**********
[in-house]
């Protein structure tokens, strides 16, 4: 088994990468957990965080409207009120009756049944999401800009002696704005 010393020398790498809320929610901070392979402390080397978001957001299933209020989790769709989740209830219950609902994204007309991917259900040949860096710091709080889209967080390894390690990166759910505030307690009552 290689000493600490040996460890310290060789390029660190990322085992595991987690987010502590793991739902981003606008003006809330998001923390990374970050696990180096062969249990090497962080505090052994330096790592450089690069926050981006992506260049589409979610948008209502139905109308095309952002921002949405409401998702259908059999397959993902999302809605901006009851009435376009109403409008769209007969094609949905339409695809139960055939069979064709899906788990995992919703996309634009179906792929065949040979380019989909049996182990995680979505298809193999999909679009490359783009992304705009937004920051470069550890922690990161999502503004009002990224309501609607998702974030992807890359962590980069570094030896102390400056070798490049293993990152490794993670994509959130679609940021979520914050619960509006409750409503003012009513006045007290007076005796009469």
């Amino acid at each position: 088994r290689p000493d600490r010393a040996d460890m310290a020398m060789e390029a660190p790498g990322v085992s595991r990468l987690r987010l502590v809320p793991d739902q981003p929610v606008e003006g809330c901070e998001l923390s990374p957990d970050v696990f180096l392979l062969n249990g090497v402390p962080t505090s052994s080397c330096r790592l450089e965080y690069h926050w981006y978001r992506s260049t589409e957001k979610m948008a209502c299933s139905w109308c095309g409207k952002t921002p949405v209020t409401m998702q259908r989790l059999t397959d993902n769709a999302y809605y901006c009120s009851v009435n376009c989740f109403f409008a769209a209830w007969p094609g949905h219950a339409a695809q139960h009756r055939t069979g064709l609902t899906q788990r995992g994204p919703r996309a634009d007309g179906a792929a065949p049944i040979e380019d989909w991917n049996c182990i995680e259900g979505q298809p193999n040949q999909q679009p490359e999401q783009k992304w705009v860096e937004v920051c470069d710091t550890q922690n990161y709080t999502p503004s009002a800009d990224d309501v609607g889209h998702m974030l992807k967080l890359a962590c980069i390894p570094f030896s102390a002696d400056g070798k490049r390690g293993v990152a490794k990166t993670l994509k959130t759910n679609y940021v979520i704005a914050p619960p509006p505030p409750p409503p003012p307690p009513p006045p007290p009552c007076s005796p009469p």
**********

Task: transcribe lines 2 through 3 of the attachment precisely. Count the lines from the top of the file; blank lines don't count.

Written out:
């Protein structure tokens, strides 16, 4: 088994990468957990965080409207009120009756049944999401800009002696704005 010393020398790498809320929610901070392979402390080397978001957001299933209020989790769709989740209830219950609902994204007309991917259900040949860096710091709080889209967080390894390690990166759910505030307690009552 290689000493600490040996460890310290060789390029660190990322085992595991987690987010502590793991739902981003606008003006809330998001923390990374970050696990180096062969249990090497962080505090052994330096790592450089690069926050981006992506260049589409979610948008209502139905109308095309952002921002949405409401998702259908059999397959993902999302809605901006009851009435376009109403409008769209007969094609949905339409695809139960055939069979064709899906788990995992919703996309634009179906792929065949040979380019989909049996182990995680979505298809193999999909679009490359783009992304705009937004920051470069550890922690990161999502503004009002990224309501609607998702974030992807890359962590980069570094030896102390400056070798490049293993990152490794993670994509959130679609940021979520914050619960509006409750409503003012009513006045007290007076005796009469």
């Amino acid at each position: 088994r290689p000493d600490r010393a040996d460890m310290a020398m060789e390029a660190p790498g990322v085992s595991r990468l987690r987010l502590v809320p793991d739902q981003p929610v606008e003006g809330c901070e998001l923390s990374p957990d970050v696990f180096l392979l062969n249990g090497v402390p962080t505090s052994s080397c330096r790592l450089e965080y690069h926050w981006y978001r992506s260049t589409e957001k979610m948008a209502c299933s139905w109308c095309g409207k952002t921002p949405v209020t409401m998702q259908r989790l059999t397959d993902n769709a999302y809605y901006c009120s009851v009435n376009c989740f109403f409008a769209a209830w007969p094609g949905h219950a339409a695809q139960h009756r055939t069979g064709l609902t899906q788990r995992g994204p919703r996309a634009d007309g179906a792929a065949p049944i040979e380019d989909w991917n049996c182990i995680e259900g979505q298809p193999n040949q999909q679009p490359e999401q783009k992304w705009v860096e937004v920051c470069d710091t550890q922690n990161y709080t999502p503004s009002a800009d990224d309501v609607g889209h998702m974030l992807k967080l890359a962590c980069i390894p570094f030896s102390a002696d400056g070798k490049r390690g293993v990152a490794k990166t993670l994509k959130t759910n679609y940021v979520i704005a914050p619960p509006p505030p409750p409503p003012p307690p009513p006045p007290p009552c007076s005796p009469p």